If the late-February blues (no relation to the St. Louis Blues) are getting you down, you at least got a little taste of what Bruins hockey come April is going to look like tonight.
In defeating the Calgary Flames on the road, the Bruins used the formula they’re going to rely on to get them by in the postseason.
The Flames proved the perfect test for the new-look Bruins, who suited up Tomas Kaberle, Rich Peverley and Chris Kelly in the same game for the first time since last week’s trio of trades swung by general manager Peter Chiarelli. Left for dead not so long ago, the Flames have been playing playoff hockey – and doing it well – for the better part of the past month. Riding an 11-1-2 stretch into tonight’s game with the Bruins, the Flames went at Boston with all the desperation you’d expect from a team in the thick of a Western Conference race that seemingly includes everyone except Edmonton.
The Flames’ occasional two-man forecheck, their determination in the corners and behind the net, and their sound positional defensive play gave the Bruins fits at times. While they may not be able to claim a spot among the league’s elite teams, the Flames played at an intensity level consistent with teams that have Stanley Cup aspirations.
But Boston didn’t panic, partially powered by the 1-0 lead it took just 59 seconds into the game. And the Bruins showed that if the roster looks after the Feb. 28 trade deadline just like it does now, they have weaknesses that can be exploited and strengths that can cover up those blemishes.
Even with Kaberle, the Bruins can still sometimes be a puck-mover or two short on their back end. Adam McQuaid and Andrew Ference, who both recorded assists in the win, had their share of rough stretches trying to handle the puck against the Flames’ pressure. But that’s where the Norris Trophy-worthy play of Zdeno Chara and All-World netminding of Tim Thomas come in to save the day.
The Bruins lack a vaunted sniper, so when they’re not getting goals from Nathan Horton and Michael Ryder – who often look like they’re trying to shatter the back glass or decimate the opposing goaltender’s pads – Boston has to muck it up around the net to score. All three goals, even Milan Lucic’s game-sealing empty-netter, were the product of hard work by the goal-scorer or those around him. Lucic fought his way to the blue paint for his first goal. Brad Marchand cashed in on a rebound after Patrice Bergeron was a one-man wrecking crew on the forecheck and then in front of the goal. Lucic won a race to tap the Bruins’ third goal into the open net after Mark Recchi and David Krejci won the war along the wall.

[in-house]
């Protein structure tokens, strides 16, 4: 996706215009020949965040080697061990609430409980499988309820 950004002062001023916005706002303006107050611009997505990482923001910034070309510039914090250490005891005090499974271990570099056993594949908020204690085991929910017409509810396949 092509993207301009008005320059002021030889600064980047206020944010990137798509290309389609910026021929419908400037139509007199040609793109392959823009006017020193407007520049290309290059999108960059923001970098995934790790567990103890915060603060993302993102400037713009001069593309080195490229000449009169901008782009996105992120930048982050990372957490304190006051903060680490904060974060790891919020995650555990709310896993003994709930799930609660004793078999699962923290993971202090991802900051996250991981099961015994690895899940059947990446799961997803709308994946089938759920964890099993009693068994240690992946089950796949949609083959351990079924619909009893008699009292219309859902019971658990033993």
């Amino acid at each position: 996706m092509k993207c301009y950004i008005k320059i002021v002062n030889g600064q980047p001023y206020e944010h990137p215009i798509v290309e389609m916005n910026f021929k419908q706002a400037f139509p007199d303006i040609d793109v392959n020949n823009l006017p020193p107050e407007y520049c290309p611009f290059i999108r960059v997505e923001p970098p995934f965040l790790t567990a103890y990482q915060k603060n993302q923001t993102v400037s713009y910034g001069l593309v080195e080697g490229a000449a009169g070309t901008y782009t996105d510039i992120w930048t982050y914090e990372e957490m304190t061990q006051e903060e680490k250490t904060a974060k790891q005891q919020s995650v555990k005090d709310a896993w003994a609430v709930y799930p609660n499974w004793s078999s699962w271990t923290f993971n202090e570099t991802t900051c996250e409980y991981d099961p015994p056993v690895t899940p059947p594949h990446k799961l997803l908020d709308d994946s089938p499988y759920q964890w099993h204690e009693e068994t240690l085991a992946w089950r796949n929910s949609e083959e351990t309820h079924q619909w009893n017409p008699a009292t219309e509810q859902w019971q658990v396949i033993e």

Nothing’s going to come easy at the offensive end for these Bruins. They’re in the top 10 in offense, but they’re not going to win any shot beauty contests. That’s the unspoken reasoning behind Chiarelli’s trades for Peverley and Kelly. Chiarelli seems resigned to the notion that he can’t land a top-six sniper via trade, so he did what he considers the next best thing and landed two guys with an unrelenting work ethic, the likes of which can at least generate offensive chances and turn momentum Boston’s way even without lighting the lamp.
Winning faceoffs (they won 56 percent tonight) and blocking shots (20 against the Flames led by four apiece from Kaberle and McQuaid) are the other pieces of the formula. The Flames were already playing playoff game when they took the ice tonight; the Bruins can now claim they’ve played at least one playoff game some two months before the start of the actual race to the Cup.
As evidenced by tonight’s victory, and maybe a couple others to this point of the season, we know Boston can muster this type of team-wide effort when necessary. You can only bury Ottawa and the New York Islanders so many times and garner meaning from those victories. It’s wins like this one over the Flames that give the fan base hope for a lengthy run and, more importantly, schools the Bruins on exactly how they need to play when the season’s on the line.
Come spring, the Bruins will be able to look back at this victory over the Flames as a source of confidence for playing winning playoff hockey. It remains to be seen, however, if they can duplicate it 16 times.